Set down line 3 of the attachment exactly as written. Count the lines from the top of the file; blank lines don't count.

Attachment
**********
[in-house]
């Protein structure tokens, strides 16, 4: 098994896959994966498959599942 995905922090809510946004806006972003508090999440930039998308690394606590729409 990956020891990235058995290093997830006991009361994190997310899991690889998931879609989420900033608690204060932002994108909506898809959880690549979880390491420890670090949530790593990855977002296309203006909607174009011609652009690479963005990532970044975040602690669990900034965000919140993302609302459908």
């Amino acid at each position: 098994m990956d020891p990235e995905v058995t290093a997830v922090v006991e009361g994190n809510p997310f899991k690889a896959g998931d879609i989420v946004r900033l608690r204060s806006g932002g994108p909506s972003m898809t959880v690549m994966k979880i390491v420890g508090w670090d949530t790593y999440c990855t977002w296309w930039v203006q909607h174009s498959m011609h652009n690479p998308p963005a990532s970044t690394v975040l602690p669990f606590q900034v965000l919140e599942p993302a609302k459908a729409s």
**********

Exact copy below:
């Amino acid at each position: 098994m990956d020891p990235e995905v058995t290093a997830v922090v006991e009361g994190n809510p997310f899991k690889a896959g998931d879609i989420v946004r900033l608690r204060s806006g932002g994108p909506s972003m898809t959880v690549m994966k979880i390491v420890g508090w670090d949530t790593y999440c990855t977002w296309w930039v203006q909607h174009s498959m011609h652009n690479p998308p963005a990532s970044t690394v975040l602690p669990f606590q900034v965000l919140e599942p993302a609302k459908a729409s």